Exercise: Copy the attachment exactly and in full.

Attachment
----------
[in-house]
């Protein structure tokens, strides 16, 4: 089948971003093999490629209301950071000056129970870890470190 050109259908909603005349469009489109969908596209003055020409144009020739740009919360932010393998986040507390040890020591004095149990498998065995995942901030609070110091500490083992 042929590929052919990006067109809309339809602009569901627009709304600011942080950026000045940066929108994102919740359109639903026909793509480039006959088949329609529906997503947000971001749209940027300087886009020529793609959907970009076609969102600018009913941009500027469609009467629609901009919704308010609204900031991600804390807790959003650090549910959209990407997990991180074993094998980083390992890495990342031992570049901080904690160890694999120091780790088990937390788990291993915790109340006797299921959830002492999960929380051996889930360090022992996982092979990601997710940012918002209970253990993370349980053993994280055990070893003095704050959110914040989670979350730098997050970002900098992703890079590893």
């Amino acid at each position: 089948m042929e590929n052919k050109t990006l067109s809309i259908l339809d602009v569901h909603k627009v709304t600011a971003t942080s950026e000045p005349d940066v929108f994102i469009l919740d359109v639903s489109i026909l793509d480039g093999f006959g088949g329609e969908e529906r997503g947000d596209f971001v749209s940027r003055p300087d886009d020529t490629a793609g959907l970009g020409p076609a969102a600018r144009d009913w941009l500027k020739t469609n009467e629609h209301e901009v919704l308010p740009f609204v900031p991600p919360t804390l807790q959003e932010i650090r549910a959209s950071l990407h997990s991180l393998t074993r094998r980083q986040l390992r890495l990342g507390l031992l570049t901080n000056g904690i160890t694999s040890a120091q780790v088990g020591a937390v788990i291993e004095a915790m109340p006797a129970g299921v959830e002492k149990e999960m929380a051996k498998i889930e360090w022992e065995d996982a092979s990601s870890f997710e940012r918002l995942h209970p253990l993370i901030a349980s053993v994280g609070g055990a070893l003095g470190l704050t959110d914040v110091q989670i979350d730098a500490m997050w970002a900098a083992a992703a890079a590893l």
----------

[in-house]
């Protein structure tokens, strides 16, 4: 089948971003093999490629209301950071000056129970870890470190 050109259908909603005349469009489109969908596209003055020409144009020739740009919360932010393998986040507390040890020591004095149990498998065995995942901030609070110091500490083992 042929590929052919990006067109809309339809602009569901627009709304600011942080950026000045940066929108994102919740359109639903026909793509480039006959088949329609529906997503947000971001749209940027300087886009020529793609959907970009076609969102600018009913941009500027469609009467629609901009919704308010609204900031991600804390807790959003650090549910959209990407997990991180074993094998980083390992890495990342031992570049901080904690160890694999120091780790088990937390788990291993915790109340006797299921959830002492999960929380051996889930360090022992996982092979990601997710940012918002209970253990993370349980053993994280055990070893003095704050959110914040989670979350730098997050970002900098992703890079590893």
């Amino acid at each position: 089948m042929e590929n052919k050109t990006l067109s809309i259908l339809d602009v569901h909603k627009v709304t600011a971003t942080s950026e000045p005349d940066v929108f994102i469009l919740d359109v639903s489109i026909l793509d480039g093999f006959g088949g329609e969908e529906r997503g947000d596209f971001v749209s940027r003055p300087d886009d020529t490629a793609g959907l970009g020409p076609a969102a600018r144009d009913w941009l500027k020739t469609n009467e629609h209301e901009v919704l308010p740009f609204v900031p991600p919360t804390l807790q959003e932010i650090r549910a959209s950071l990407h997990s991180l393998t074993r094998r980083q986040l390992r890495l990342g507390l031992l570049t901080n000056g904690i160890t694999s040890a120091q780790v088990g020591a937390v788990i291993e004095a915790m109340p006797a129970g299921v959830e002492k149990e999960m929380a051996k498998i889930e360090w022992e065995d996982a092979s990601s870890f997710e940012r918002l995942h209970p253990l993370i901030a349980s053993v994280g609070g055990a070893l003095g470190l704050t959110d914040v110091q989670i979350d730098a500490m997050w970002a900098a083992a992703a890079a590893l």